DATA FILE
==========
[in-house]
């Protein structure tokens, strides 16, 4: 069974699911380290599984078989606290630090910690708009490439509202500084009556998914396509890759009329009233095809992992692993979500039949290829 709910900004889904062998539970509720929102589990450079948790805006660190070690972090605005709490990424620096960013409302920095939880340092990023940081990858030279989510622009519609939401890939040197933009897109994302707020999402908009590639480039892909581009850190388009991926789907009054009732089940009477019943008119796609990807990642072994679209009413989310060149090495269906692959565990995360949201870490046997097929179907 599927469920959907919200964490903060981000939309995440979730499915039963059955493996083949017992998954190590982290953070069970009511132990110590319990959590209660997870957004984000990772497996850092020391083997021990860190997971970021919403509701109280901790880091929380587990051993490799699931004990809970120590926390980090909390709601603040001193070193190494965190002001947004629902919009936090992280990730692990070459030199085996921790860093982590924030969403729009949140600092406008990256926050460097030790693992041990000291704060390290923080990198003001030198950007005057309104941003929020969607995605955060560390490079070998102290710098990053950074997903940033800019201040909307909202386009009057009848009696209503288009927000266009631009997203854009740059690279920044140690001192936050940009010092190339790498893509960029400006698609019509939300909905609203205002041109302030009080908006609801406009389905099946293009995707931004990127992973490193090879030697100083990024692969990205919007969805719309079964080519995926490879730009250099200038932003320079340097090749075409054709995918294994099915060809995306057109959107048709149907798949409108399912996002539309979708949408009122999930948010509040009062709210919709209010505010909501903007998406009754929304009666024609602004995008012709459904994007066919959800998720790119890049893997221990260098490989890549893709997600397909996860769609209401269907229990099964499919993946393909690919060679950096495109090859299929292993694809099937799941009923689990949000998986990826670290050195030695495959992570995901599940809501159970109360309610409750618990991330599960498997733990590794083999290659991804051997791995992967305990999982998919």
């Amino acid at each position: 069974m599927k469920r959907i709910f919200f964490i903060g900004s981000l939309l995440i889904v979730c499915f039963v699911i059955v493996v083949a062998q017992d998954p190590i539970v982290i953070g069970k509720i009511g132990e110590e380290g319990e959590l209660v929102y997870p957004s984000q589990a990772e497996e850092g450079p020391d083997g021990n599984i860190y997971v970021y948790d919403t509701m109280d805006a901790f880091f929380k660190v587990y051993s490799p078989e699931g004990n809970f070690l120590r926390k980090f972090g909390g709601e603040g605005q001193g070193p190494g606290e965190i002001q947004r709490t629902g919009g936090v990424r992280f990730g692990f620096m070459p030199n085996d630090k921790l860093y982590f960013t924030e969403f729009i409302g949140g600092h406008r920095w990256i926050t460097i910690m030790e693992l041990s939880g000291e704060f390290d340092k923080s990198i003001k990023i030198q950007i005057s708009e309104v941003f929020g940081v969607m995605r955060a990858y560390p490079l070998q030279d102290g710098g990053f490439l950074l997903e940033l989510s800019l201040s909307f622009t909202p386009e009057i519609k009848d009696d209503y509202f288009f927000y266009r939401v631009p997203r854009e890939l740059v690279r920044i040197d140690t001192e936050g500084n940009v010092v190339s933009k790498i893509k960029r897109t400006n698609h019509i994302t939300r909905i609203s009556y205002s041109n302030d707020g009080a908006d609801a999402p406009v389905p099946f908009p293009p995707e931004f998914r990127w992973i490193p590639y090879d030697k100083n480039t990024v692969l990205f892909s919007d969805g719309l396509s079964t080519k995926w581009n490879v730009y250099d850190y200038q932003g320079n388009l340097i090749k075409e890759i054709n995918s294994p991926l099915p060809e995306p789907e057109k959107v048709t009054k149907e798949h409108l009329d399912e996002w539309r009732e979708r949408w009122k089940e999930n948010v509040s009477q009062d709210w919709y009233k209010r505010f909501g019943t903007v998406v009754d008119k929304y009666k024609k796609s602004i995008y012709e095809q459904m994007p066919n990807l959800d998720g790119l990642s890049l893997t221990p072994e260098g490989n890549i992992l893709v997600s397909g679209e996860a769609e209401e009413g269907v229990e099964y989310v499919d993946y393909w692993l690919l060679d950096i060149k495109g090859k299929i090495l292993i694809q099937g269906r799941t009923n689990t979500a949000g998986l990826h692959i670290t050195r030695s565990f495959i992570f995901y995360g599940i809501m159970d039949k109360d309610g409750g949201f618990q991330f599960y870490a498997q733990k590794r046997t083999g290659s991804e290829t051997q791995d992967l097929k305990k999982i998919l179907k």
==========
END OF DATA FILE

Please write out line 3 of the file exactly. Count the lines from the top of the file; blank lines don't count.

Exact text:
């Amino acid at each position: 069974m599927k469920r959907i709910f919200f964490i903060g900004s981000l939309l995440i889904v979730c499915f039963v699911i059955v493996v083949a062998q017992d998954p190590i539970v982290i953070g069970k509720i009511g132990e110590e380290g319990e959590l209660v929102y997870p957004s984000q589990a990772e497996e850092g450079p020391d083997g021990n599984i860190y997971v970021y948790d919403t509701m109280d805006a901790f880091f929380k660190v587990y051993s490799p078989e699931g004990n809970f070690l120590r926390k980090f972090g909390g709601e603040g605005q001193g070193p190494g606290e965190i002001q947004r709490t629902g919009g936090v990424r992280f990730g692990f620096m070459p030199n085996d630090k921790l860093y982590f960013t924030e969403f729009i409302g949140g600092h406008r920095w990256i926050t460097i910690m030790e693992l041990s939880g000291e704060f390290d340092k923080s990198i003001k990023i030198q950007i005057s708009e309104v941003f929020g940081v969607m995605r955060a990858y560390p490079l070998q030279d102290g710098g990053f490439l950074l997903e940033l989510s800019l201040s909307f622009t909202p386009e009057i519609k009848d009696d209503y509202f288009f927000y266009r939401v631009p997203r854009e890939l740059v690279r920044i040197d140690t001192e936050g500084n940009v010092v190339s933009k790498i893509k960029r897109t400006n698609h019509i994302t939300r909905i609203s009556y205002s041109n302030d707020g009080a908006d609801a999402p406009v389905p099946f908009p293009p995707e931004f998914r990127w992973i490193p590639y090879d030697k100083n480039t990024v692969l990205f892909s919007d969805g719309l396509s079964t080519k995926w581009n490879v730009y250099d850190y200038q932003g320079n388009l340097i090749k075409e890759i054709n995918s294994p991926l099915p060809e995306p789907e057109k959107v048709t009054k149907e798949h409108l009329d399912e996002w539309r009732e979708r949408w009122k089940e999930n948010v509040s009477q009062d709210w919709y009233k209010r505010f909501g019943t903007v998406v009754d008119k929304y009666k024609k796609s602004i995008y012709e095809q459904m994007p066919n990807l959800d998720g790119l990642s890049l893997t221990p072994e260098g490989n890549i992992l893709v997600s397909g679209e996860a769609e209401e009413g269907v229990e099964y989310v499919d993946y393909w692993l690919l060679d950096i060149k495109g090859k299929i090495l292993i694809q099937g269906r799941t009923n689990t979500a949000g998986l990826h692959i670290t050195r030695s565990f495959i992570f995901y995360g599940i809501m159970d039949k109360d309610g409750g949201f618990q991330f599960y870490a498997q733990k590794r046997t083999g290659s991804e290829t051997q791995d992967l097929k305990k999982i998919l179907k």